# How do you find a power series representation for f(x)=3/((1-5x)^2) and what is the radius of convergence?

Sep 15, 2015

I'm assuming you really want the Taylor series for this function centered at $x = 0$, which is $3 + 30 x + 225 {x}^{2} + 1500 {x}^{3} + 9375 {x}^{4} + \cdots$, with a radius of convergence equal to $\frac{1}{5}$.

#### Explanation:

There's a couple ways this can be done. The most straightforward approach is to let $f \left(x\right) = \frac{3}{{\left(1 - 5 x\right)}^{2}}$ and take derivatives to find it. You can check that $f ' \left(x\right) = \frac{30}{{\left(1 - 5 x\right)}^{3}}$, $f ' ' \left(x\right) = \frac{450}{{\left(1 - 5 x\right)}^{4}}$, $f ' ' ' \left(x\right) = \frac{9000}{{\left(1 - 5 x\right)}^{5}}$, $f ' ' ' ' \left(x\right) = \frac{225000}{{\left(1 - 5 x\right)}^{6}}$, etc...

Then $f \left(0\right) = 3$, $f ' \left(0\right) = 30$, $f ' ' \left(0\right) = 450$, $f ' ' ' \left(0\right) = 9000$, $f ' ' ' ' \left(0\right) = 225000$, etc...

The Taylor series formula is f(0)+f'(0)x+(f''(0))/(2!)x^2+(f'''(0))/(3!)x^3+(f''''(0))/(4!)x^4+cdots. Since 450/(2!)=225, 9000/(3!)=1500, and 225000/(4!)=9375, we get the same answer as above: $3 + 30 x + 225 {x}^{2} + 1500 {x}^{3} + 9375 {x}^{4} + \cdots$.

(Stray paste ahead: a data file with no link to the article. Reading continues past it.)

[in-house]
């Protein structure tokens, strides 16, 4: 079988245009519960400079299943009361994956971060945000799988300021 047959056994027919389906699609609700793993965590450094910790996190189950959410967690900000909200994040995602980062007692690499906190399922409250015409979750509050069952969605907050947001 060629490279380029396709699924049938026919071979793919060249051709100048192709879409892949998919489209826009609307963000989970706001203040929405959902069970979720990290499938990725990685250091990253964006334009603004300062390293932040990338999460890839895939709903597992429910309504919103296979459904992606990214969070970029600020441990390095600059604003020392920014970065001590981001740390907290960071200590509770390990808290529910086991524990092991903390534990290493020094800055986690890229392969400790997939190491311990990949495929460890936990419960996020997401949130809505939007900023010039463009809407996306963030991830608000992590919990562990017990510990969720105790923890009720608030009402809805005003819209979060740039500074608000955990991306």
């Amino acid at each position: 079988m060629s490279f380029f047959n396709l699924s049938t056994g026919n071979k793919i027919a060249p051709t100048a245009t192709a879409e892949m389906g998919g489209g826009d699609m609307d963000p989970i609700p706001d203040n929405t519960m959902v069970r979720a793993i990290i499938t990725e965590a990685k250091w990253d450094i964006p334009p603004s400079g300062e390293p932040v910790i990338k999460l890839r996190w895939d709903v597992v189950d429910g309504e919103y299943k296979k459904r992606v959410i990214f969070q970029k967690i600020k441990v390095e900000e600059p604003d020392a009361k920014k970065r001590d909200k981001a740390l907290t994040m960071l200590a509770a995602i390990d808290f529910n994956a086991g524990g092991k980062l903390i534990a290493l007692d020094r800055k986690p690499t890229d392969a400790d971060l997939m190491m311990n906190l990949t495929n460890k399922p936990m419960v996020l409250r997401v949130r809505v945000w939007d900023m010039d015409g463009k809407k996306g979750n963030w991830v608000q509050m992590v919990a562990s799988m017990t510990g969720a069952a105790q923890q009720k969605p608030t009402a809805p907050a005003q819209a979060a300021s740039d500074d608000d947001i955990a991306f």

You can try the ratio test to confirm the radius of convergence is $\frac{1}{5}$, but you'd have to find a formula for the coefficients of the powers of $x$ to do so.
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You can do that if you want. I'm going to use a more creative approach. Notice that $\int \frac{3}{{\left(1 - 5 x\right)}^{2}} \setminus \mathrm{dx} = \frac{\frac{3}{5}}{1 - 5 x} + C$ so that $\frac{d}{\mathrm{dx}} \left(\frac{\frac{3}{5}}{1 - 5 x}\right) = \frac{3}{{\left(1 - 5 x\right)}^{2}}$. The Taylor series for $\frac{\frac{3}{5}}{1 - 5 x}$ can be found by using the formula for the sum of a geometric series: $a + a r + a {r}^{2} + a {r}^{3} + \cdots = \frac{a}{1 - r}$ for $| r | < 1$.

In other words, $\frac{\frac{3}{5}}{1 - 5 x} = \frac{3}{5} + 3 x + 15 {x}^{2} + 75 {x}^{3} + 375 {x}^{4} + 1875 {x}^{5} + \cdots$ for $| 5 x | < 1 \leftrightarrow | x | < \frac{1}{5}$, making the radius of convergence $\frac{1}{5}$.

Now differentiate the preceding series to find the final answer: $3 + 30 x + 225 {x}^{2} + 1500 {x}^{3} + 9375 {x}^{4} + \cdots$. It's a theorem that guarantees that the radius of convergence for the differentiated series is the same as the original, and is therefore $\frac{1}{5}$.